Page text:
Pfizer’s Lingering Hospira Woes Are Troubling

(Bloomberg Opinion) -- As it approaches a CEO transition, Pfizer Inc.’s management has plenty of issues on its plate. But what should really worry investors is that it can’t seem to put an old one to rest.

The pharmaceutical giant announced third-quarter earnings that didn’t reassure investors. Pfizer missed analysts’ sales estimates and lowered the midpoint of its full-year revenue guidance. Foreign exchange is partly to blame, but so are drug shortages from its Hospira injectable drugs business — which suggests that drug-supply headaches that should have been resolved are lingering in a serious way. 

Operational problems severe enough to impact the firm’s full-year top line aren’t a good look for a company as large and important as Pfizer. Investors clearly like something that the company is doing: The firm’s shares are up more than 17 percent for the year even after Tuesday’s slip-up. But when Hospira’s situation is added to other existing concerns, it’s worth questioning whether Pfizer’s outperformance is sustainable. 

Pfizer’s Lingering Hospira Woes Are Troubling

Hospira was working through issues when Pfizer acquired it in 2015, including a past history of warnings from the U.S. Food and Drug Administration and facilities that weren’t up to snuff. Whether those problems were particularly intractable or post-acquisition cost cuts made things worse, Pfizer doesn’t seem to have improved matters. There have been a string of recalls and other problems at Hospira that have led to drug shortages, which have had a negative impact on both Pfizer’s results and patients.

Hospira was supposed to be a stable cash generator for Pfizer that added enough heft to its older-drug business to make a spinoff viable. Now it’s turned into a sales drag that will require investment to fix, and Pfizer might have a harder time separating its businesses even if it still wanted to. The firm said 2019 should bring a “significant” improvement in manufacturing. But that improvement is already overdue, and Hospira will be an impediment for longer than investors expected. 

Elsewhere, the firm’s innovative drug business generates a substantially larger portion of revenue, and it grew pretty well in the third quarter. But there’s reason for concern here, too. Breast-cancer drug Ibrance, a blockbuster that Pfizer depends on heavily for growth, missed sales expectations in the quarter. If that’s a blip, it’s fine, but competitors have entered the market and a more sustained slowdown would be concerning. In the longer term, generic competition looms for blockbuster pain drug Lyrica in the U.S. and other medicines, and has already arrived for other drugs.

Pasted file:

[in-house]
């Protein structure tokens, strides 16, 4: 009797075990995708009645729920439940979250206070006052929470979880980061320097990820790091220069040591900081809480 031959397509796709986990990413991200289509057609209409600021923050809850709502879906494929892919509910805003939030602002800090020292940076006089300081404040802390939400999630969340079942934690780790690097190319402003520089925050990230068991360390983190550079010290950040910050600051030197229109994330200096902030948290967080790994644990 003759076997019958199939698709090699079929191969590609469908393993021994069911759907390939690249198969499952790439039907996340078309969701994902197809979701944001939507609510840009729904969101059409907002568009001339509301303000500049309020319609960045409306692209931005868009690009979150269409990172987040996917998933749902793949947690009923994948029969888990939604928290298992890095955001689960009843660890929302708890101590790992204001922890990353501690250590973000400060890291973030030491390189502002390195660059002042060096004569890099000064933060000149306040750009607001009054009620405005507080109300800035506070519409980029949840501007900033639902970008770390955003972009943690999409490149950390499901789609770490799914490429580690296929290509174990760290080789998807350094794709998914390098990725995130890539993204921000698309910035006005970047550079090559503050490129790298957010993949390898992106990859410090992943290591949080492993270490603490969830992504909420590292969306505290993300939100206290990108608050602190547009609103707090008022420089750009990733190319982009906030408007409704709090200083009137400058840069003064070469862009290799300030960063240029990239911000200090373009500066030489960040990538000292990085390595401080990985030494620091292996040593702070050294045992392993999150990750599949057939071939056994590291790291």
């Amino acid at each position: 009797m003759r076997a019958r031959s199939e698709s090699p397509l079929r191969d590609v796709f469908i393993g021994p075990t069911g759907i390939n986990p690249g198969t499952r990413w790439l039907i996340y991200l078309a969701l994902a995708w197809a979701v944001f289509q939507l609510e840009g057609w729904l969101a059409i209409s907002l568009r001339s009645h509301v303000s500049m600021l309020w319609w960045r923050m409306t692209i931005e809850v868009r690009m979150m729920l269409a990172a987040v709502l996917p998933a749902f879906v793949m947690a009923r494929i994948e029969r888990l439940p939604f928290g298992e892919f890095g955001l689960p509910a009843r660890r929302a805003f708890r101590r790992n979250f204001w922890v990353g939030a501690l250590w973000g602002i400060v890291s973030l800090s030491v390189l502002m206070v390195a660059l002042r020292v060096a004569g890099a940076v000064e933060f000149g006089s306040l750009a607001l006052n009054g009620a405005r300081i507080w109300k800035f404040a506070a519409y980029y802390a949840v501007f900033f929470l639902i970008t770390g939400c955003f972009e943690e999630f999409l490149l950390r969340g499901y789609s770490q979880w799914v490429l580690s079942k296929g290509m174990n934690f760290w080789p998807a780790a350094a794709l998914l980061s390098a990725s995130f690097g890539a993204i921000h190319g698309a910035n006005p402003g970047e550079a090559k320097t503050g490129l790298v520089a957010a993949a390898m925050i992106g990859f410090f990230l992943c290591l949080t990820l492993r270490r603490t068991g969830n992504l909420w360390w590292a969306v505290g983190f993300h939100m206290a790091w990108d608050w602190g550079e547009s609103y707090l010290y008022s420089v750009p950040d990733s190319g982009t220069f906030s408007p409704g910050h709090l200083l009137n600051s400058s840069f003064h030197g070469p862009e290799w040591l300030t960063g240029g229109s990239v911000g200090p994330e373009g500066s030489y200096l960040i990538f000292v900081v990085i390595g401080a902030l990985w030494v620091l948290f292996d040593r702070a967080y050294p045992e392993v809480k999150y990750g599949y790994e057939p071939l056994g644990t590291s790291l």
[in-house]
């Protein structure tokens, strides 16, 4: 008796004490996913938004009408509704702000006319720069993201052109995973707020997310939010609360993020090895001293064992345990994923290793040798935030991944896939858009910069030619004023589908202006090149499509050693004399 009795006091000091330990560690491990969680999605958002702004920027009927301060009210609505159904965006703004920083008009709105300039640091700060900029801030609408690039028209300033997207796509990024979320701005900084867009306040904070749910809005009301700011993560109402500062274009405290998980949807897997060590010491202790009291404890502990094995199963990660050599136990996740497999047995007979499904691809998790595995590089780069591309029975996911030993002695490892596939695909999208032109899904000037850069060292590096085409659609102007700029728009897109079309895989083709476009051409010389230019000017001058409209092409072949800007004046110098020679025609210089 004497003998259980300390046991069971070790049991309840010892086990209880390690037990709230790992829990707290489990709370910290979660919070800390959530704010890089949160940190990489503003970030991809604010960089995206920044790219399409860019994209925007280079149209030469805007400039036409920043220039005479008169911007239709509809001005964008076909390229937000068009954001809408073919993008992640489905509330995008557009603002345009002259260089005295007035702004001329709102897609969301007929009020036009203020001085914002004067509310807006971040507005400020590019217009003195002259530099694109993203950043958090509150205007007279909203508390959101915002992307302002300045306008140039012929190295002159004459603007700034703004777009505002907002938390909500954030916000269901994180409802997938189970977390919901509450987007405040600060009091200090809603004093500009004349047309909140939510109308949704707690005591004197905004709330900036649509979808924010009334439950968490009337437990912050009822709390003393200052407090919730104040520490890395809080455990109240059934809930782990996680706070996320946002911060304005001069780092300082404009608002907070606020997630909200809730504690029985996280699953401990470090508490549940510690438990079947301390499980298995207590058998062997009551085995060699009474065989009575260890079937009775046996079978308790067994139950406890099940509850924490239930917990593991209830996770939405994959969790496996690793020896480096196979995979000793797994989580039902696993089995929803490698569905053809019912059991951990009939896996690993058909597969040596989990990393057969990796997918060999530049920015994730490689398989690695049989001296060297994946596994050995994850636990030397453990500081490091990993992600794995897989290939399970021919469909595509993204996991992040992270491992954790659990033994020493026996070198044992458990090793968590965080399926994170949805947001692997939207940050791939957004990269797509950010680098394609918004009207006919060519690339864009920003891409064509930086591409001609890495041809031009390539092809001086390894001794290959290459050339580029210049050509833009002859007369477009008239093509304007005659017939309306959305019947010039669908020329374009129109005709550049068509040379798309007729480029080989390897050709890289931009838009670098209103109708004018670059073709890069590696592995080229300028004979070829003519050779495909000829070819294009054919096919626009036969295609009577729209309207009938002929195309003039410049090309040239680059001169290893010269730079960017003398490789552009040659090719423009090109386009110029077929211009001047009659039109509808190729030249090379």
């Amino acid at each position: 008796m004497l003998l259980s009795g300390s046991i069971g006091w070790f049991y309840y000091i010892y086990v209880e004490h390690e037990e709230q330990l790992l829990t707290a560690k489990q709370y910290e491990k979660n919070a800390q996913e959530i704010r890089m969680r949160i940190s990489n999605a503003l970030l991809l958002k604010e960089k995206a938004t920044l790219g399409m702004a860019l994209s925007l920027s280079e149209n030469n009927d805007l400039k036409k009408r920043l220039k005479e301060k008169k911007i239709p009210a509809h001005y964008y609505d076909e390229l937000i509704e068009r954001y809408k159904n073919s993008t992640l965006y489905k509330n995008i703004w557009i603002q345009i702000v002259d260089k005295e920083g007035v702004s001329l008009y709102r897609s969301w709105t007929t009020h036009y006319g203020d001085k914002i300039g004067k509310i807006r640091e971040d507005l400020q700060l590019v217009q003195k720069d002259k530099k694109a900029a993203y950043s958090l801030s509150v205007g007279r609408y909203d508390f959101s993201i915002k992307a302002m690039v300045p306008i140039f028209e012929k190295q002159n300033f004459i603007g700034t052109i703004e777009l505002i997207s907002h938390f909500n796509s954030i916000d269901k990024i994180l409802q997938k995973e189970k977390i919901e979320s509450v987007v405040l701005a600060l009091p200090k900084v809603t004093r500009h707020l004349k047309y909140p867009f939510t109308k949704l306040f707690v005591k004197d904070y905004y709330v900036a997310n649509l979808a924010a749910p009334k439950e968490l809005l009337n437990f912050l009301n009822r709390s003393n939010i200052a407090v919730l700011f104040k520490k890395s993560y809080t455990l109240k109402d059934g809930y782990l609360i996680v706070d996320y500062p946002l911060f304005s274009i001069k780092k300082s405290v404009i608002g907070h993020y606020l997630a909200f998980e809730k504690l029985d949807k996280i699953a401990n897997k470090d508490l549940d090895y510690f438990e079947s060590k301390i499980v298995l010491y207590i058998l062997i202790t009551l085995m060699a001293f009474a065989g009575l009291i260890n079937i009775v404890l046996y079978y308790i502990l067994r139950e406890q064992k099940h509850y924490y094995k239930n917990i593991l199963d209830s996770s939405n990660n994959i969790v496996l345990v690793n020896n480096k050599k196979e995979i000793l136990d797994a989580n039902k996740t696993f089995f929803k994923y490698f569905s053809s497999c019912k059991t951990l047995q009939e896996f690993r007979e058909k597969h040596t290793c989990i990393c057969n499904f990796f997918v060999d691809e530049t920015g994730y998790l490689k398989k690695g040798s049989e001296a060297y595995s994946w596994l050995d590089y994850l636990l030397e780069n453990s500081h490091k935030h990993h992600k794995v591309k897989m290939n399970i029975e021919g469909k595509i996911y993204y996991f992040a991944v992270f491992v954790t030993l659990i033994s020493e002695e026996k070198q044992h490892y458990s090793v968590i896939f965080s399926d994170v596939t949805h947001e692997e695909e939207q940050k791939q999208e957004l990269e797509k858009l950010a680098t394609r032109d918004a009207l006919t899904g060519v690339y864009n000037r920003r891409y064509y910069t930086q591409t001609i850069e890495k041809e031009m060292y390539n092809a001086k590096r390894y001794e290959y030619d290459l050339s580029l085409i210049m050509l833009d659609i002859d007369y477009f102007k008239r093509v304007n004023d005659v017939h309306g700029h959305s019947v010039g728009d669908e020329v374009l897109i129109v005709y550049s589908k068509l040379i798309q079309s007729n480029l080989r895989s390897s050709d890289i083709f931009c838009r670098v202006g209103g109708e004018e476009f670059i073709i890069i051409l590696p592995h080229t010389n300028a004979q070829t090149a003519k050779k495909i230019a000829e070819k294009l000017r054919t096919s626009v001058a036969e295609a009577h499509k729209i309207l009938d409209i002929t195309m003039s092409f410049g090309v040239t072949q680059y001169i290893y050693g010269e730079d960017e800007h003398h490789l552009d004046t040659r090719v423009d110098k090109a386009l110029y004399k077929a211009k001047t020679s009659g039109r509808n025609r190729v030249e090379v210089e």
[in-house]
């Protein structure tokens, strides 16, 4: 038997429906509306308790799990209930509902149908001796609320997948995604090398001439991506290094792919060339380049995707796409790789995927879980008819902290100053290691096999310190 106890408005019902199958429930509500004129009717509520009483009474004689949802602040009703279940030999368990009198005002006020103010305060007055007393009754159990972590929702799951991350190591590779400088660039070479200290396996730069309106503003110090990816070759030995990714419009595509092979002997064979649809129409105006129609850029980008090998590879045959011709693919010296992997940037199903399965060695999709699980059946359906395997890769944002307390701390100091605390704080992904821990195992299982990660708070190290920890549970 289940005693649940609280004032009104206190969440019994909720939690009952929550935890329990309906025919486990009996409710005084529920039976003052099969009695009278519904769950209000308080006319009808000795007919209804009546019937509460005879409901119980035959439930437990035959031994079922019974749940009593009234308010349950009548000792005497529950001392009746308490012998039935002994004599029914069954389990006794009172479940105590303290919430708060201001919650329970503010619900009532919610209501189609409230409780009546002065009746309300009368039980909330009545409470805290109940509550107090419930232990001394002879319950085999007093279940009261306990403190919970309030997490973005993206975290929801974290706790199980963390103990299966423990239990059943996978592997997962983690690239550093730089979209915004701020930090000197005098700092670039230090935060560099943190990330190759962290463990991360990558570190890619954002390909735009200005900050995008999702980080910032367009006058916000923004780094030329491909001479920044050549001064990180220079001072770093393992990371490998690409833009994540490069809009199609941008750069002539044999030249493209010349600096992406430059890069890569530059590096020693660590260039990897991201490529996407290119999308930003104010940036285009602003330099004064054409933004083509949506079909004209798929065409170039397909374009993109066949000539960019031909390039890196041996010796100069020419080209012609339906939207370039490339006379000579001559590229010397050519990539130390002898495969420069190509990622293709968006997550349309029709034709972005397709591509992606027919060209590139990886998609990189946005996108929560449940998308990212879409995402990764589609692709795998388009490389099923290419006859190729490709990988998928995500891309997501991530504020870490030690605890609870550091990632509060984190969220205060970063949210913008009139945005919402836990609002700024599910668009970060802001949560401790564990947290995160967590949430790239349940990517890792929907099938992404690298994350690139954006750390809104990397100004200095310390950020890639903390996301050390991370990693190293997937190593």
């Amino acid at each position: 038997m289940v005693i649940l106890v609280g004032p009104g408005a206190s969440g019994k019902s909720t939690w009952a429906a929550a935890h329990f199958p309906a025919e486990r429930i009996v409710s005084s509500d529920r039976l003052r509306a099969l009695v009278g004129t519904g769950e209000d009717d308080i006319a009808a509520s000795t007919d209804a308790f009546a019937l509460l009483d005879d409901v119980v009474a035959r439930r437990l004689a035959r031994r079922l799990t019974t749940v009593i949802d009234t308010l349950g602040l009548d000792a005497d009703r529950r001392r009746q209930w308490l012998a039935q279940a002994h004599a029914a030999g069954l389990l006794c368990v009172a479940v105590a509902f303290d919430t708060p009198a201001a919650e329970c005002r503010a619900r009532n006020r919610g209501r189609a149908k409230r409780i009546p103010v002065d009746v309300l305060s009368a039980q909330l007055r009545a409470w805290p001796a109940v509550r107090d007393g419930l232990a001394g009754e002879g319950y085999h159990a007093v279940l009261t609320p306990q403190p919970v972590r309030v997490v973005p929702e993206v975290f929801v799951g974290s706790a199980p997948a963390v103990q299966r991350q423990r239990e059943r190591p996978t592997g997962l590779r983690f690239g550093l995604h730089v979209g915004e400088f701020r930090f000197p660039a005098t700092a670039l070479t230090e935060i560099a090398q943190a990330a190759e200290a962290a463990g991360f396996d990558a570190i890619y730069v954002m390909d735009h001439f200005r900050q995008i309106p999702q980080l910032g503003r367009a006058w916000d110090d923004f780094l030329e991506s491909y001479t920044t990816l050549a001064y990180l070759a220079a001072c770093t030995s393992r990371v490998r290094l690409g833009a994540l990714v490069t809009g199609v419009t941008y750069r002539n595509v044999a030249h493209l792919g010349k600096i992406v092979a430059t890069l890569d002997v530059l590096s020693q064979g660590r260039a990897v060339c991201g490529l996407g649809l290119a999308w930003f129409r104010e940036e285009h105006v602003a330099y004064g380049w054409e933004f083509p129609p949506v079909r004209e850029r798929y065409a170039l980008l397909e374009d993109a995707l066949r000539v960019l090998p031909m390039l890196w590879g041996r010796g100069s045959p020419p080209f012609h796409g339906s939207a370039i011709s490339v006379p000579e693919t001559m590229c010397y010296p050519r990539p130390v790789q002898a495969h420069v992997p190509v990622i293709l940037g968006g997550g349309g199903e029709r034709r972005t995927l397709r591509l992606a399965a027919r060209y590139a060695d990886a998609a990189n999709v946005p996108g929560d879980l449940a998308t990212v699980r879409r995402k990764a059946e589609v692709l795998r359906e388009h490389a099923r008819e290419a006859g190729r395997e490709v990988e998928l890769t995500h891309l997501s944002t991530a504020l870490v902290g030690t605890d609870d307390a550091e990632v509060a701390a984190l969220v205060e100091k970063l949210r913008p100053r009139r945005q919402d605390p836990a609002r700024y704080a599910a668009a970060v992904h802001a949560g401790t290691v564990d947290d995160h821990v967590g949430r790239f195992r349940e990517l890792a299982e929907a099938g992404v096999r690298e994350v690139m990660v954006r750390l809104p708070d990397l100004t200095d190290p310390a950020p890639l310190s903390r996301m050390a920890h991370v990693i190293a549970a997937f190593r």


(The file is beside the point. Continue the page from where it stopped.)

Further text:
The firm’s pipeline, which it has been pruning, isn’t exactly a sure bet to provide long-term growth. Despite Pfizer’s bullishness on its research and development projects, many of its late-stage and recently approved medicines have major risks attached or are wading into seriously competitive markets.

Despite its claim, reiterated Tuesday, that it doesn’t see the need for major M&A, Pfizer is always a good bet to go out and attempt to buy its way out of its problems. But the Hospira acquisition and the mixed performance of Pfizer’s $14 billion purchase of Medivation Inc. make it clear that the firm is perfectly capable of buying its way into problems as well. Also, one of the things expected to help fund a deal, the disposal of the firm’s consumer unit, has taken much longer than expected. Given that a buyer hasn’t emerged after a year of evaluating strategic alternatives, a less lucrative IPO may be the only option.

Pfizer’s incoming CEO Albert Bourla — who will take over from current Chief Executive Ian Read at the beginning of the year — may surprise with bold action, in spite of being a consummate company insider. The Hospira situation may finally get resolved. And the firm’s pipeline may surprise. But that’s an uncomfortable number of maybes for a firm with a stock performing like Pfizer’s. 

This column does not necessarily reflect the opinion of the editorial board or Bloomberg LP and its owners.

Max Nisen is a Bloomberg Opinion columnist covering biotech, pharma and health care. He previously wrote about management and corporate strategy for Quartz and Business Insider.

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